Multiple View Geometry in Computer Vision
By Richard Hartley
By Andrew Zisserman
Publisher: Cambridge University Press
Print Publication Year: 2004
Online Publication Date:January 2011
Chapter DOI: http://dx.doi.org/10.1017/CBO9780511811685.028
When a projective reconstruction of a scene is carried out from a set of point correspondences, an important piece of information is typically ignored – if the points are visible in the images, then they must have been in front of the camera. In general, a projective reconstruction of a scene will not bear a close resemblance to the real scene when interpreted as if the coordinate frame were Euclidean. The scene is often split across the plane at infinity, as is illustrated in two dimensions by figure 21.1. It is possible to come much closer to at least an affine reconstruction of the scene by taking this simple constraint into account. The resulting reconstruction is called “quasi-affine” in that it lies part way between a projective and affine reconstruction. Scene objects are no longer split across the plane at infinity, though they may still suffer projective distortion.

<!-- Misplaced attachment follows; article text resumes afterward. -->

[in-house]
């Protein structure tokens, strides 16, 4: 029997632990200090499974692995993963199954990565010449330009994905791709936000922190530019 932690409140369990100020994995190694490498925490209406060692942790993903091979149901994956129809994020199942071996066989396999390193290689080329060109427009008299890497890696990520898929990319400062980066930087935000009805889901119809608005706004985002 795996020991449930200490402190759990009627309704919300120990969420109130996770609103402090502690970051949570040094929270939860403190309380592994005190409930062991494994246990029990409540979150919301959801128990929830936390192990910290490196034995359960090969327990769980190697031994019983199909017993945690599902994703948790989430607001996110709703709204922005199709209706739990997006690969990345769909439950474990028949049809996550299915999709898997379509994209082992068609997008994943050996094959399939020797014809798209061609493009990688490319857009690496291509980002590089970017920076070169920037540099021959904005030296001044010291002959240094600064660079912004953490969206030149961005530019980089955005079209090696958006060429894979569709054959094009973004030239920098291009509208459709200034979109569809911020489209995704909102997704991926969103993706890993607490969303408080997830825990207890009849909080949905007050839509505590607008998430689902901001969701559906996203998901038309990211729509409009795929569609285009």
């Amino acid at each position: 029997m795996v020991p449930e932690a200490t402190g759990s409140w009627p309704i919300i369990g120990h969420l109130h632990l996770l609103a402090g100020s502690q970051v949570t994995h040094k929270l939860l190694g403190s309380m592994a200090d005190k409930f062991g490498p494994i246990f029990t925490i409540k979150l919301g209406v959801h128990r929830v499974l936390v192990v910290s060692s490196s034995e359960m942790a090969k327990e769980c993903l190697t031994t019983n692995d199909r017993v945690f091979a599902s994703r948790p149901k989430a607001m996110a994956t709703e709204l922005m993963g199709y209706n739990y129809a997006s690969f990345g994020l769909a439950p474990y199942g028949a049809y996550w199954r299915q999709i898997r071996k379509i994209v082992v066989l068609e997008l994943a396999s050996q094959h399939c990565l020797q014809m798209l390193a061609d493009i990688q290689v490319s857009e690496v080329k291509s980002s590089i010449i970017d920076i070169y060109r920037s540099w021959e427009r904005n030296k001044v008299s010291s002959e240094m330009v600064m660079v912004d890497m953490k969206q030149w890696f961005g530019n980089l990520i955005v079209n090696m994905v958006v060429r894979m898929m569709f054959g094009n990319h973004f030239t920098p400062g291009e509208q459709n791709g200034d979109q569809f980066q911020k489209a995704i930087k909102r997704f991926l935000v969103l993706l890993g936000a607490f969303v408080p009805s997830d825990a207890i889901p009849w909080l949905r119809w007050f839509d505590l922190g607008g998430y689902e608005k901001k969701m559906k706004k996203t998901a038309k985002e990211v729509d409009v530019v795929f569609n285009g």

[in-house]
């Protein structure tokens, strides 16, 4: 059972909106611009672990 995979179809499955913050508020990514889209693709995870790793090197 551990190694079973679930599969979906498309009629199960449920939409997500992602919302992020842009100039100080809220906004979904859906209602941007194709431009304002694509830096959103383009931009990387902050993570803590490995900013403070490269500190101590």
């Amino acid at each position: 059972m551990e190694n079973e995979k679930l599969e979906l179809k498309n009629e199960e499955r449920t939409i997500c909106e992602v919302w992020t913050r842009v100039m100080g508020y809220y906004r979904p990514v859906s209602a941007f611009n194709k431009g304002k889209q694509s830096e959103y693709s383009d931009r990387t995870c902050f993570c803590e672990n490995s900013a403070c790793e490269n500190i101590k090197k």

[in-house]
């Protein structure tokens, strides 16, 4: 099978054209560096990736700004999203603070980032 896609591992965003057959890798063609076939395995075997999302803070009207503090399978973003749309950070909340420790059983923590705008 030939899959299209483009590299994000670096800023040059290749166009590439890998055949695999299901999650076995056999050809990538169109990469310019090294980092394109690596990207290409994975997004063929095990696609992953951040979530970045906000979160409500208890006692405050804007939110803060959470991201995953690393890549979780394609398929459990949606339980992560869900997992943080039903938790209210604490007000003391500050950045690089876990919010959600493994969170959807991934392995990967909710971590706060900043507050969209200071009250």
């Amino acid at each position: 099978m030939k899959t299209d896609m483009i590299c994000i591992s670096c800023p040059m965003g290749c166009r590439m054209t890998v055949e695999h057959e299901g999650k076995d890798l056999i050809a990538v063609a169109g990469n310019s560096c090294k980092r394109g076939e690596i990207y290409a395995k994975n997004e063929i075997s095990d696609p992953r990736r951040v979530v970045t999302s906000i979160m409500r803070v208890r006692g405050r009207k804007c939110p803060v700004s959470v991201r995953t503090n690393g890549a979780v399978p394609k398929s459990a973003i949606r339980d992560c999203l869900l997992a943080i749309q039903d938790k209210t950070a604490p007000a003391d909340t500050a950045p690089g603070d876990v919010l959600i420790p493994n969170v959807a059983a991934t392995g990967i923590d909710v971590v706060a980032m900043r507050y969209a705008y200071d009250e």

Converting a projective reconstruction to quasi-affine is extremely simple if one neglects the cameras and requires only that the scene be of the correct quasi-affine form – in fact it can be accomplished in about two lines of programming (see corollary 21.9). To handle the cameras as well requires the solution of a linear programming problem.